Nonprofit Insider

NH Ranks #1 for Child Well-being

As the nation's economy recovers, New Hampshire's children perform well in most measures of child well-being, leading to an overall ranking of number one in the nation for overall child well-being, according to new data in the Annie E. Casey Foundation's KIDS COUNT® Data Book. However, there are two troubling areas  --   an ever-growing poverty rate and a decline in overall child health.

Ranked 16th in the nation for health and wellness, down from 10th in 2012, New Hampshire children continue to progress but have gained only incrementally since 2010, falling short of where they stood before the recession. New Hampshire still does better than the national average on the percentage of babies born with low-birthweights and the number of child and teen deaths; however the number of children in New Hampshire without health insurance still remains too high at 10,000 children.   Most concerning is the percentage of teens abusing alcohol and drugs which is two percent greater than the national average.
"New Hampshire's ranking as first in the nation for the overall well-being of our children reinforces once again our standing as the best state in the country to raise a family," Governor Hassan said. "While we are proud of our progress , it's clear we must do more to reduce the number of uninsured children in our state and to address the issues of alcohol and drug abuse among our young people so they can live healthy lives and reach their full potential."

New Hampshire saw marked improvement in education across all indicators of well-being. From 2005 to 2011, children missing out on preschool declined by 14 percent, while high school students not graduating on time also fell by 5 percent. Proficiency in math and reading increased statewide by 4 and 11 percent respectively.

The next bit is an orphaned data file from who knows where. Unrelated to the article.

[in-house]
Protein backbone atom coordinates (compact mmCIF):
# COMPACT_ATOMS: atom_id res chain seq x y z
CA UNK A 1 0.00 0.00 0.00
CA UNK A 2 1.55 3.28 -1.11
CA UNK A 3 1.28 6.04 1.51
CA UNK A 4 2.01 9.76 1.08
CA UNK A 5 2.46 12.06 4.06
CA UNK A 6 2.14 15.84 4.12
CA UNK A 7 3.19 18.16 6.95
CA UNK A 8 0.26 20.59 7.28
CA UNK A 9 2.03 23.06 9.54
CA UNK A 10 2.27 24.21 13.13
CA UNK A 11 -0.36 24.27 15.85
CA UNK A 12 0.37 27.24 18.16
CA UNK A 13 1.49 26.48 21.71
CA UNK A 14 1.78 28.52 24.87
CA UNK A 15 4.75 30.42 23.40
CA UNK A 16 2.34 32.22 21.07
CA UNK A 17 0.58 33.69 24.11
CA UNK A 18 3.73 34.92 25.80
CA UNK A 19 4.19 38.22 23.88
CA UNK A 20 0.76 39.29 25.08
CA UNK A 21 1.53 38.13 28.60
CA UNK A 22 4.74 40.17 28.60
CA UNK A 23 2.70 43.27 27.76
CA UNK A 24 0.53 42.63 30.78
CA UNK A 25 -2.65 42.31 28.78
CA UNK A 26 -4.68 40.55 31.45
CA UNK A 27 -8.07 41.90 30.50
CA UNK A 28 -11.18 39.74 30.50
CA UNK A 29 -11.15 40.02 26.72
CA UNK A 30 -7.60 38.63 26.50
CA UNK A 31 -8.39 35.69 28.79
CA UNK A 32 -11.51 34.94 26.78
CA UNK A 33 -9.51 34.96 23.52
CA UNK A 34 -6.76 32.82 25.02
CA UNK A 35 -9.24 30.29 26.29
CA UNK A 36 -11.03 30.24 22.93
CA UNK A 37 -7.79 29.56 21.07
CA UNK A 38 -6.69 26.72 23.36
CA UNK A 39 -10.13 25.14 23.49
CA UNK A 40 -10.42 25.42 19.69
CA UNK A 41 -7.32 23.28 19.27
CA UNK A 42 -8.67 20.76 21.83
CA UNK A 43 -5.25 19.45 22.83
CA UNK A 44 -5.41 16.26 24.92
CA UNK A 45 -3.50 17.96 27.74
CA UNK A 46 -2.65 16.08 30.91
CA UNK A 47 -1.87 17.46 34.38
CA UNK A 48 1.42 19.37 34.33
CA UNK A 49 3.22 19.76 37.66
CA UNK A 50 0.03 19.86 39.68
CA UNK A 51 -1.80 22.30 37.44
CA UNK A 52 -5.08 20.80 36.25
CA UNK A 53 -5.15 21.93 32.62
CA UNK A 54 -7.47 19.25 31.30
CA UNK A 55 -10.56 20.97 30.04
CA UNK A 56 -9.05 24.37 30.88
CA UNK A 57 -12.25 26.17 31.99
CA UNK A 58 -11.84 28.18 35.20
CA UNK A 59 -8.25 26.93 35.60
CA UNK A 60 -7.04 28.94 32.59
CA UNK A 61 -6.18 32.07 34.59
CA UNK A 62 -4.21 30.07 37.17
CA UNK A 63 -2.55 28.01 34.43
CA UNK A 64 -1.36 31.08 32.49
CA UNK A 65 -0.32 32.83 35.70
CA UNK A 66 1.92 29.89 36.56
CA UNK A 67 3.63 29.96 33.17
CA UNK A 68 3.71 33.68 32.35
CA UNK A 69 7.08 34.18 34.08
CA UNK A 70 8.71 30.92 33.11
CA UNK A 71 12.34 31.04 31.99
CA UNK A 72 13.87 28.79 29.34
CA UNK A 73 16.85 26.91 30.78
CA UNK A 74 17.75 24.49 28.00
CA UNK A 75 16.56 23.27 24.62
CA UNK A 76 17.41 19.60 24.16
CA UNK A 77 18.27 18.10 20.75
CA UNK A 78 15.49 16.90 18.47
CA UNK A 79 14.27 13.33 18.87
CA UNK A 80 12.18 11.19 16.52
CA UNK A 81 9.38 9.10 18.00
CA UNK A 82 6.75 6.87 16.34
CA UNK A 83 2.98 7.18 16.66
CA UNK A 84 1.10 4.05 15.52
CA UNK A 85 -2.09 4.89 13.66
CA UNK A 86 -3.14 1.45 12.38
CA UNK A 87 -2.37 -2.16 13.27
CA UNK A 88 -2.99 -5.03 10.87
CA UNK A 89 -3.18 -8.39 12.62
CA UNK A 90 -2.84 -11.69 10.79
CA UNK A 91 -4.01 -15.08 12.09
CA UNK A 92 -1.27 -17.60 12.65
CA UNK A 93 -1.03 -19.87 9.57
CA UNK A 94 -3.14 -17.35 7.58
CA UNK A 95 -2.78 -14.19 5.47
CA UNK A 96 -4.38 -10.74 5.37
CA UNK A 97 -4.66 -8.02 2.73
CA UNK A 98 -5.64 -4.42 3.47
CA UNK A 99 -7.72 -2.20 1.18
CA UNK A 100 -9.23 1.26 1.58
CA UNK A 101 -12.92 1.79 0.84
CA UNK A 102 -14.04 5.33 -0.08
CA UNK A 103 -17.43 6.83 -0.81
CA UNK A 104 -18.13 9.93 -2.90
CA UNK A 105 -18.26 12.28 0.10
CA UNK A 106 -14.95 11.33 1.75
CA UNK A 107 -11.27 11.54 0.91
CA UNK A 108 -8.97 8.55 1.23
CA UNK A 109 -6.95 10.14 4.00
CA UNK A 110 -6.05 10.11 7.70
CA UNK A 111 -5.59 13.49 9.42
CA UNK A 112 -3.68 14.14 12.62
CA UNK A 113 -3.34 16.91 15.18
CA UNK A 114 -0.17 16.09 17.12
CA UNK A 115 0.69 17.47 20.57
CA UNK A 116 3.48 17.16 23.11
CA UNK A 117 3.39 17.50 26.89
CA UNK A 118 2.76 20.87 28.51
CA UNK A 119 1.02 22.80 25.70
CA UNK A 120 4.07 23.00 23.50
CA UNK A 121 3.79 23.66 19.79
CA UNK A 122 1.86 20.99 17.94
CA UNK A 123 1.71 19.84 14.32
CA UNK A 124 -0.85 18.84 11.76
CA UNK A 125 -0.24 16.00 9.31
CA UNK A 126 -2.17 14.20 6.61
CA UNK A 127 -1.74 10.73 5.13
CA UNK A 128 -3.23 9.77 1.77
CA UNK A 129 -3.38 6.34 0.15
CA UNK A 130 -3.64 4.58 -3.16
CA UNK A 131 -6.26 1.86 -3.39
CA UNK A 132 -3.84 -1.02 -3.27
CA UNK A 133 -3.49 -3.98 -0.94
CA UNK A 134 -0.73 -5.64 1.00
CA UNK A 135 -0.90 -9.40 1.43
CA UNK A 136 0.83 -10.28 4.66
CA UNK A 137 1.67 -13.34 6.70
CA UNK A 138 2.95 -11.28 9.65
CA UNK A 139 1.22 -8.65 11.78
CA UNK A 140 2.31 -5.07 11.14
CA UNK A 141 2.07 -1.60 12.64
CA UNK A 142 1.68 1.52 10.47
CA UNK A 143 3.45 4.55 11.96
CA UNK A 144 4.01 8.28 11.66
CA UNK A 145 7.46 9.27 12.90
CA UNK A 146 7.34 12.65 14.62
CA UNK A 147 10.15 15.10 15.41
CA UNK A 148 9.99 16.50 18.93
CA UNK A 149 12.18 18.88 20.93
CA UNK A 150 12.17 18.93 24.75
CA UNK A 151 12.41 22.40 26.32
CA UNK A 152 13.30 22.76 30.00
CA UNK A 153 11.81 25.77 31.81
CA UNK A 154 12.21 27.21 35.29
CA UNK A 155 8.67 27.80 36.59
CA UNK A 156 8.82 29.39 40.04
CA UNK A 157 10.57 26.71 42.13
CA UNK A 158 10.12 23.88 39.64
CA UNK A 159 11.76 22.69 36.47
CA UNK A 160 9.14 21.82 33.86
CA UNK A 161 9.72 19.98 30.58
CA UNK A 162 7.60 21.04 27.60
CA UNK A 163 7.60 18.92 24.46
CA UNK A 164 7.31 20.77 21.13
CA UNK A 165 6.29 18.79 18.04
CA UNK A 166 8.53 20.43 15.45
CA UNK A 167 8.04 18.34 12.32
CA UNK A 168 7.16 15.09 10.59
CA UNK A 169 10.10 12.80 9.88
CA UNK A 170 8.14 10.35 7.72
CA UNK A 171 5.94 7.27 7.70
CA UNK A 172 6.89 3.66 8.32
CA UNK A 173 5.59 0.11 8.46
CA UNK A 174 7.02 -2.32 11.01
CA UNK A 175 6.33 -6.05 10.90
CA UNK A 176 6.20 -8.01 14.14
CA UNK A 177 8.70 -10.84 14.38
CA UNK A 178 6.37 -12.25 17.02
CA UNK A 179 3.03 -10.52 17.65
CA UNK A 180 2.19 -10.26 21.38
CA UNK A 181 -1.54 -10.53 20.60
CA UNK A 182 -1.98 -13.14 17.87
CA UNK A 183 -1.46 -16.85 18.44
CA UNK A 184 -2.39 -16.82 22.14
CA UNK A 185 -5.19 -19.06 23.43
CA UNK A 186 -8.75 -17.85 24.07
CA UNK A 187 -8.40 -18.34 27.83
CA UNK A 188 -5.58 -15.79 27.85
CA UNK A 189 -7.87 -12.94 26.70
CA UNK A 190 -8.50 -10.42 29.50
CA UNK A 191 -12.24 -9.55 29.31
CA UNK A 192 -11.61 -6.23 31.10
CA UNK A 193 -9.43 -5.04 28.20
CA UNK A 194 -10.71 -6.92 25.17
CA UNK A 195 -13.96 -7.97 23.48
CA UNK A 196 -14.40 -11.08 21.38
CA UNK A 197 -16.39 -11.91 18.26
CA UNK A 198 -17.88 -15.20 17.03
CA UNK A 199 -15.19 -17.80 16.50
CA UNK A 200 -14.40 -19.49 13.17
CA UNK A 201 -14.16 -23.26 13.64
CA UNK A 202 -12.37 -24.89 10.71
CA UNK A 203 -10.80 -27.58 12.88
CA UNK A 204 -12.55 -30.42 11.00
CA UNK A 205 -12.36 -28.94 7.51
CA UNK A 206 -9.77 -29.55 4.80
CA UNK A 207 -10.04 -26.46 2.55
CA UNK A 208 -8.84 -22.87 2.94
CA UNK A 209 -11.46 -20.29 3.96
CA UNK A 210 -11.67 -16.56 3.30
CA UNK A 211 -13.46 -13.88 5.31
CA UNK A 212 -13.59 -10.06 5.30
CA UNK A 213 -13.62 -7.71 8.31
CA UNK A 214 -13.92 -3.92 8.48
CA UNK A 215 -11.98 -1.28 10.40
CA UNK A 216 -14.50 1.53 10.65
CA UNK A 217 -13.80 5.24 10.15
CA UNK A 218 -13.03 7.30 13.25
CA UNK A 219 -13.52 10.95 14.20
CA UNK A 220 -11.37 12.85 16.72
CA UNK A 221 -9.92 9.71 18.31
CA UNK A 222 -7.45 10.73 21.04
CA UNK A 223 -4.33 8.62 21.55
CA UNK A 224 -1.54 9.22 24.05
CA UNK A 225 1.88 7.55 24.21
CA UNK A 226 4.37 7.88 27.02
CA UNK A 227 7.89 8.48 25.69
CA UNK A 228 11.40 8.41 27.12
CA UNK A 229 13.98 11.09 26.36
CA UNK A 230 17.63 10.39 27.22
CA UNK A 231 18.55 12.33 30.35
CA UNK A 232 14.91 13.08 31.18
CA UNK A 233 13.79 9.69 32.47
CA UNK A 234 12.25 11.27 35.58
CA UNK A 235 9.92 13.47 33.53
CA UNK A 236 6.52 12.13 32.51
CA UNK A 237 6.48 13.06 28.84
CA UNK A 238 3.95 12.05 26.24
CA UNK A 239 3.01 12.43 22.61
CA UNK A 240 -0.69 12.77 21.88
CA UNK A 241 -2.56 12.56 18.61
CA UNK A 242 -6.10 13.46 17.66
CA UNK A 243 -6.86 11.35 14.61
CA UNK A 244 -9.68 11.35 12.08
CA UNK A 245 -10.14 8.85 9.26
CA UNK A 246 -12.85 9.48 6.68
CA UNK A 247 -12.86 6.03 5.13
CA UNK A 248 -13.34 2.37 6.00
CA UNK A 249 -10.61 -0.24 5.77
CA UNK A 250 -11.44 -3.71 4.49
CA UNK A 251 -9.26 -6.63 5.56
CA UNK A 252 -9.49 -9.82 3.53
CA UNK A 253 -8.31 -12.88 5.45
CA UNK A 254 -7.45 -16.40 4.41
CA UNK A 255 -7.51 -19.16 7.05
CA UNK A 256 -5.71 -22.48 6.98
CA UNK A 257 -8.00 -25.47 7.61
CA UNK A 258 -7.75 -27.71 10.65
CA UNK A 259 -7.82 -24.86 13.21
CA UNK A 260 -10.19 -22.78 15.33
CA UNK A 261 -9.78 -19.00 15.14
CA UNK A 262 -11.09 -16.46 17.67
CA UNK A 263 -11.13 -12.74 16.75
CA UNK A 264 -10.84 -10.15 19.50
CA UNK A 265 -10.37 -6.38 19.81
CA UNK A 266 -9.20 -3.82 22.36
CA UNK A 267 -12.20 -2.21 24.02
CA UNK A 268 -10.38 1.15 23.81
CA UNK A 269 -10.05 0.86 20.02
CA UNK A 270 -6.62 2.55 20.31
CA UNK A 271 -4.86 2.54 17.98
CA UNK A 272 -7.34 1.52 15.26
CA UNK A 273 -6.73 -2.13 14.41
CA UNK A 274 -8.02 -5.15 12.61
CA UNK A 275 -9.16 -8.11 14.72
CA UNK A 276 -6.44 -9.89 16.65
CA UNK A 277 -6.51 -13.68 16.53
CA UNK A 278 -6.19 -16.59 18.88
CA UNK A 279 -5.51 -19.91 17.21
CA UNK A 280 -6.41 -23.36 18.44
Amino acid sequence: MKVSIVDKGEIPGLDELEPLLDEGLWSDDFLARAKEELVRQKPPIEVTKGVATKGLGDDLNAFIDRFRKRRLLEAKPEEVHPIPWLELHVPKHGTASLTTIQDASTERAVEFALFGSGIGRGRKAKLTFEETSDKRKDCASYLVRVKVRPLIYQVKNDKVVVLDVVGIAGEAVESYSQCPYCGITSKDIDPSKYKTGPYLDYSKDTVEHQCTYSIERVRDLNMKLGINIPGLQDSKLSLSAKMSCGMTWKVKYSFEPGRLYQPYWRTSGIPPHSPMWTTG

Although the economic well-being of New Hampshire's children improved slightly from 2010 to 2011, the negative impact of the recession remains evident. In 2011, the child poverty rate stood at 11 percent in New Hampshire, or 33,000 children- an increase of 2,000 children since 2009. The number of children living in households in New Hampshire where both parents are unemployed-65,000 in 2011 - is a minor improvement from the previous year, but was still about 4,000 more than before the recession.
"Building a stronger, more innovative economic future that will create good jobs and lift all of New Hampshire's children and families remains our state's most important priority," Governor Hassan said. "By investing in K-12 and higher education, and by providing our businesses with targeted tax credits and technical assistance, we can help improve the economic security for New Hampshire's children."
"The Children's Alliance of New Hampshire is proud of this designation from the Annie Casey Foundation and all that our state accomplishes for its children. But for a state that ranks first in overall child well-being, New Hampshire still ranks 7th in economic security and 16th in health.  That's simply not good enough. New Hampshire still has children living in poverty; children without health insurance; children going hungry; we must continue working to improve the lives of our state's children and youth, "said Ellen Fineberg, Executive Director of the Children's Alliance of New Hampshire.

"With the critical investments in our bipartisan, balanced budget agreement, and by moving forward with accepting the $2.5 billion in federal funds for Medicaid expansion, we have the opportunity build on our progress on behalf of our children by strengthening the health and economic wellbeing of New Hampshire's working families," Governor Hassan concluded.
For New Hampshire specific data, please visit  for city and county based data on the well-being of children. The KIDS COUNT Data Book features the latest data on child well-being for every state, the District of Columbiaand the nation. This information is available in the newly redesigned KIDS COUNT Data Center, which also contains the most recent national, state and local data on hundreds of measures of child well-being.

Posted on: June 24, 2013
Topics: Something New

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